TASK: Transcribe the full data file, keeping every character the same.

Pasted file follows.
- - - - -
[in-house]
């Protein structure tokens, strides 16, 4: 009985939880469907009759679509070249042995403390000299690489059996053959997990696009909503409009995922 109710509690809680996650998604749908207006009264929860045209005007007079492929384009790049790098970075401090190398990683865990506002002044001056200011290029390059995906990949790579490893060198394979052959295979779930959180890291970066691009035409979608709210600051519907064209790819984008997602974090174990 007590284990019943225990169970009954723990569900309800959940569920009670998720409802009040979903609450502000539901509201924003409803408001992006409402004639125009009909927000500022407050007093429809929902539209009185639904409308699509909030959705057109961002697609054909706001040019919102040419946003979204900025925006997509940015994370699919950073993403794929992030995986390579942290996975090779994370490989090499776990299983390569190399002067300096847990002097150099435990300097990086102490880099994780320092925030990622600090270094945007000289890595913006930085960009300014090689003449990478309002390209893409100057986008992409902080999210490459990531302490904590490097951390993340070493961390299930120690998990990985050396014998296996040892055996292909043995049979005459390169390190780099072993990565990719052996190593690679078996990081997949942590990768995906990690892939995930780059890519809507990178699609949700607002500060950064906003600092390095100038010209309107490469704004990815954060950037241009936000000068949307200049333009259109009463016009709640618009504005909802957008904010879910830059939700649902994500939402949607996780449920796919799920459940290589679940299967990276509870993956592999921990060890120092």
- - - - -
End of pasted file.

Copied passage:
[in-house]
């Protein structure tokens, strides 16, 4: 009985939880469907009759679509070249042995403390000299690489059996053959997990696009909503409009995922 109710509690809680996650998604749908207006009264929860045209005007007079492929384009790049790098970075401090190398990683865990506002002044001056200011290029390059995906990949790579490893060198394979052959295979779930959180890291970066691009035409979608709210600051519907064209790819984008997602974090174990 007590284990019943225990169970009954723990569900309800959940569920009670998720409802009040979903609450502000539901509201924003409803408001992006409402004639125009009909927000500022407050007093429809929902539209009185639904409308699509909030959705057109961002697609054909706001040019919102040419946003979204900025925006997509940015994370699919950073993403794929992030995986390579942290996975090779994370490989090499776990299983390569190399002067300096847990002097150099435990300097990086102490880099994780320092925030990622600090270094945007000289890595913006930085960009300014090689003449990478309002390209893409100057986008992409902080999210490459990531302490904590490097951390993340070493961390299930120690998990990985050396014998296996040892055996292909043995049979005459390169390190780099072993990565990719052996190593690679078996990081997949942590990768995906990690892939995930780059890519809507990178699609949700607002500060950064906003600092390095100038010209309107490469704004990815954060950037241009936000000068949307200049333009259109009463016009709640618009504005909802957008904010879910830059939700649902994500939402949607996780449920796919799920459940290589679940299967990276509870993956592999921990060890120092």